X0 = np.vstack(([1, 2], [3, 4], [22, 44]) 
    X = X0 - X0.mean(axis=0)
    N = X.shape[1]
    fact = float(N - 1)
    C = np.dot(X, X.T) / fact
    
  8. NumPy code to obtain covariance using np.linalg.svd() according to this post:

    X0 = np.vstack(([1, 2], [3, 4], [22, 44]) 
    U, s, V = np.linalg.svd(X0, full_matrices = 0)
    D = np.dot(np.dot(V,np.diag(s**2)),V.T)
    Dadjust = D / (X0.shape[0] - 1)
    print (Dadjust)
    
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  • 2
    $\begingroup$ People speak different language, and different software have different default setting and syntax. Why that is a problem? And could you elaborate your question? Are you asking why there are "inconsistencies" among software? $\endgroup$ – Haitao Du Feb 22 '17 at 21:47
  • $\begingroup$ Welcome to Cross Validated! @hxd1011, I'm not sure this is a problem, per se, but it would be useful to know why two superficially-similar programs do different things. Some of these might be technical (row vs. columns) and others appear to be related to the underlying math, but if you don't know, it can definitely be confusing. $\endgroup$ – Matt Krause Feb 22 '17 at 22:11
  • 1
    $\begingroup$ Octave also gives the same results as Matlab with the function cov(A). To answer your question about the difficulty in implementing the function into Python, it may be helpful to look at the code the other packages use to make the useful function cov(). As Octave and R are open source, it is relatively easy to look at the code behind these functions. $\endgroup$ – Tavrock Feb 22 '17 at 22:24
  • $\begingroup$ This seems potentially on topic here, potentially not. I'm not sure. I think this is ambiguous. $\endgroup$ – gung - Reinstate Monica Feb 23 '17 at 16:27
  • 2
    $\begingroup$ (7) and (8) clearly are programming errors: if you would like an explanation, please show details of the calculations. The rest of the differences are readily understood by referring to the documentation. The R documentation alone has enough information to understand why such differences would crop up and even to predict them quantitatively. $\endgroup$ – whuber Feb 24 '17 at 0:46
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Note that numpy.cov() considers its input data matrix to have observations in each column, and variables in each row, so to get numpy.cov() to return what other packages do, you have to pass the transpose of the data matrix to numpy.cov().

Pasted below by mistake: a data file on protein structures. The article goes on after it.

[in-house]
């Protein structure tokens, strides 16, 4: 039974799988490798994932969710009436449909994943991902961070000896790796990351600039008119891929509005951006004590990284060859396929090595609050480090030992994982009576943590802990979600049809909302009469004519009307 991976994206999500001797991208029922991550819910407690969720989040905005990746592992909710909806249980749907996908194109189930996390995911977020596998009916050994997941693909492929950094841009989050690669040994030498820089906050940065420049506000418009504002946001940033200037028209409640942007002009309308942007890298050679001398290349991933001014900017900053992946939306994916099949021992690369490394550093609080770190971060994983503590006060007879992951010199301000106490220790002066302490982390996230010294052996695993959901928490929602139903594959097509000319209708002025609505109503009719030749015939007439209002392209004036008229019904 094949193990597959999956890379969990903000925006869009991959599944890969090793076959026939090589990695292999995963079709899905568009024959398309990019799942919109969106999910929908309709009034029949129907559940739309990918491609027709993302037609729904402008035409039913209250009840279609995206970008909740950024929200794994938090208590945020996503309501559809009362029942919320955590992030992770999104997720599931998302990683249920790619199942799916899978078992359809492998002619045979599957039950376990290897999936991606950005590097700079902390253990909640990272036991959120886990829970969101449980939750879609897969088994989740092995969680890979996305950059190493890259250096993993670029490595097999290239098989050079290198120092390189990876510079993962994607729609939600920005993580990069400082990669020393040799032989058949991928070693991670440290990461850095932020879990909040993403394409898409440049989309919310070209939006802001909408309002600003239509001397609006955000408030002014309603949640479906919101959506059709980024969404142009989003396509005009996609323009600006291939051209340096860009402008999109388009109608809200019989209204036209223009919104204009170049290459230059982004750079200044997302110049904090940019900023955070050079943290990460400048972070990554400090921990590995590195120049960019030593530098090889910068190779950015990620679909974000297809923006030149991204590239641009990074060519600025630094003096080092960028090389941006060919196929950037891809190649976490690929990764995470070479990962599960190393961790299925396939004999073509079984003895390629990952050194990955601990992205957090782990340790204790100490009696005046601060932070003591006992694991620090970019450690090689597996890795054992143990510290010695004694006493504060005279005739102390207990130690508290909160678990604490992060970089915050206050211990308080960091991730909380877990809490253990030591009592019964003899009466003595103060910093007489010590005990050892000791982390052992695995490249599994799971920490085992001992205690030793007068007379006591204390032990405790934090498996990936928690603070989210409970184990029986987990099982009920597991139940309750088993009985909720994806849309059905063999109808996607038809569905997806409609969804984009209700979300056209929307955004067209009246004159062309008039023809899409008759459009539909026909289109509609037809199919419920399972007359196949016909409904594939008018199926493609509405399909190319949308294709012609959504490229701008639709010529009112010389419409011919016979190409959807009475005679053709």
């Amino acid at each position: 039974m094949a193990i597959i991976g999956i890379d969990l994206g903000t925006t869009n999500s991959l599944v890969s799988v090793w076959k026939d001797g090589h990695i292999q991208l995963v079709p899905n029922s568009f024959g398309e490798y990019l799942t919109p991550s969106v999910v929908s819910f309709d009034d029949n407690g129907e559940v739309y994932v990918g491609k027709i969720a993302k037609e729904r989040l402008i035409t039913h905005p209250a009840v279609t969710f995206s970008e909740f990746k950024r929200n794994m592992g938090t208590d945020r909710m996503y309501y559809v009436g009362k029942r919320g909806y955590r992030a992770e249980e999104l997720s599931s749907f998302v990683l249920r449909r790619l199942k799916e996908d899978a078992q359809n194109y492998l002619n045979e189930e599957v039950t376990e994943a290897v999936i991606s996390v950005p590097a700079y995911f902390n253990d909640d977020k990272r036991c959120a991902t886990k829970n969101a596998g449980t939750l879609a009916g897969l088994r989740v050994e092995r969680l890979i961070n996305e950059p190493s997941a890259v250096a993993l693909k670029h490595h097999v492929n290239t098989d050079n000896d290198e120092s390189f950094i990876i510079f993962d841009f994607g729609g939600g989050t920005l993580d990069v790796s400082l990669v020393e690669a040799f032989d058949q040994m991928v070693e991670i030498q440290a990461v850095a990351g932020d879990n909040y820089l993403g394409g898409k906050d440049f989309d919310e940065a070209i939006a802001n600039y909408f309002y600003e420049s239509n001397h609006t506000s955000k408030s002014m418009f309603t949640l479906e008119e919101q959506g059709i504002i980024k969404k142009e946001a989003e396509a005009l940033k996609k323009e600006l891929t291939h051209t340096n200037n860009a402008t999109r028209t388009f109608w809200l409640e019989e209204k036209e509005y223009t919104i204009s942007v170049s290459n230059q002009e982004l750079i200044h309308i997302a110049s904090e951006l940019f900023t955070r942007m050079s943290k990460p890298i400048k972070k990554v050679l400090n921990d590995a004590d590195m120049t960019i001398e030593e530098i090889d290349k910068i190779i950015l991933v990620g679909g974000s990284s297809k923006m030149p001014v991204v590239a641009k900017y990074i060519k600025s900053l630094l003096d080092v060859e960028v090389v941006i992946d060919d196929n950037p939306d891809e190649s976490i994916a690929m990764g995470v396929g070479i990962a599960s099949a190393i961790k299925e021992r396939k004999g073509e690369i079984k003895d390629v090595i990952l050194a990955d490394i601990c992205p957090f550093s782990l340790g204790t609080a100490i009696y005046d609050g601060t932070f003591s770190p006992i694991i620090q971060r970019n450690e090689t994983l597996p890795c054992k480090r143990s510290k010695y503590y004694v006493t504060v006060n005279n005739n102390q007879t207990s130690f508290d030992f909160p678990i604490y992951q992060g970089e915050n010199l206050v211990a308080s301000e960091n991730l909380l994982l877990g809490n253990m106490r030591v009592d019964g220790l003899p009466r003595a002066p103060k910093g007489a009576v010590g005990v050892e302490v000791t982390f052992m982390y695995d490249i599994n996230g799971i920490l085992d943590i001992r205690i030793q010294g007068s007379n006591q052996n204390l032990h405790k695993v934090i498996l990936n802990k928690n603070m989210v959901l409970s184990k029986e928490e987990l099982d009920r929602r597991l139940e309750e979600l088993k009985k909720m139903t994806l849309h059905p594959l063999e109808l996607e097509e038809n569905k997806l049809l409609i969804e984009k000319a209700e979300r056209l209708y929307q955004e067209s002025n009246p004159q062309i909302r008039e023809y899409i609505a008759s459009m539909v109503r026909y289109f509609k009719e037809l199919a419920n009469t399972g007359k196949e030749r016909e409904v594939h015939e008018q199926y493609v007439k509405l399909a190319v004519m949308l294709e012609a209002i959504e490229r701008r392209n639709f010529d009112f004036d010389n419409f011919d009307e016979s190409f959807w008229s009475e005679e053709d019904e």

The Python code that you linked can be used to simulate what other packages do, but it contains some errors: N should be the number of rows, not columns, and you have to perform the matrix multiplication in the other order:

import numpy as np

def cov(X0):
    print "\n==\nMatrix:"
    print X0
    X = X0 - X0.mean(axis=0)
    N = X.shape[0]                # !!!
    fact = float(N - 1)
    print "Covariance:"
    print np.dot(X.T, X) / fact   # !!!

X0 = np.vstack(([1, 2], [3, 4]))
cov(X0)
cov(X0.T)

X0 = np.vstack(([1, 2], [3, 4], [22, 44]))
cov(X0)
cov(X0.T)

With these fixes, the covariance behaves as expected:

==
Matrix:
[[1 2]
 [3 4]]
Covariance:
[[ 2.  2.]
 [ 2.  2.]]

==
Matrix:
[[1 3]
 [2 4]]
Covariance:
[[ 0.5  0.5]
 [ 0.5  0.5]]

==
Matrix:
[[ 1  2]
 [ 3  4]
 [22 44]]
Covariance:
[[ 134.33333333  274.33333333]
 [ 274.33333333  561.33333333]]

==
Matrix:
[[ 1  3 22]
 [ 2  4 44]]
Covariance:
[[   0.5    0.5   11. ]
 [   0.5    0.5   11. ]
 [  11.    11.   242. ]]

As for the numpy.linalg.svd() code, you need to center the data matrix by subtracting off the variable means, and the multiplication involving the V matrix must be performed in the other order. With these changes you will replicate everybody else's behavior:

import numpy as np

def cov(X0):
    print "\n==\nMatrix:"
    print X0
    X = X0 - X0.mean(axis=0)
    U, s, V = np.linalg.svd(X, full_matrices = 0)
    D = np.dot(np.dot(V.T,np.diag(s**2)),V)
    Dadjust = D / (X0.shape[0] - 1)
    print "Covariance:"
    print (Dadjust)
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  • 2
    $\begingroup$ Key difference between np.cov() and the corresponding cov() methods in Matlab, R and Pandas is, as you say, NumPy cov() considers rows to be observations instead of columns. You are right, thank you. I hope we'll get an answer shedding light on why SciKit Learn's Empirical Covariance method returns different values or why the SVD likewise fails to produce the results promised by the post I linked to. $\endgroup$ – John Strong Feb 22 '17 at 22:40
  • 1
    $\begingroup$ @JohnStrong I haven't looked at the SVD approach, but the reason why SciKit Learn returns a different result is that the Empirical Covariance is dividing by N instead of N-1. You'll get everybody else's covariance if you multiply the output from sklearn by $N/(N-1)$. $\endgroup$ – grand_chat Feb 22 '17 at 22:50
  • $\begingroup$ Thank you for clearing up what the empirical variance routine is doing, grand_chat!! $\endgroup$ – John Strong Feb 23 '17 at 13:32
  • $\begingroup$ Just noticed the follow-up explaining what I was missing with regard to the little SVD algorithm. Very much appreciated. Thanks for taking time. $\endgroup$ – John Strong Feb 23 '17 at 13:35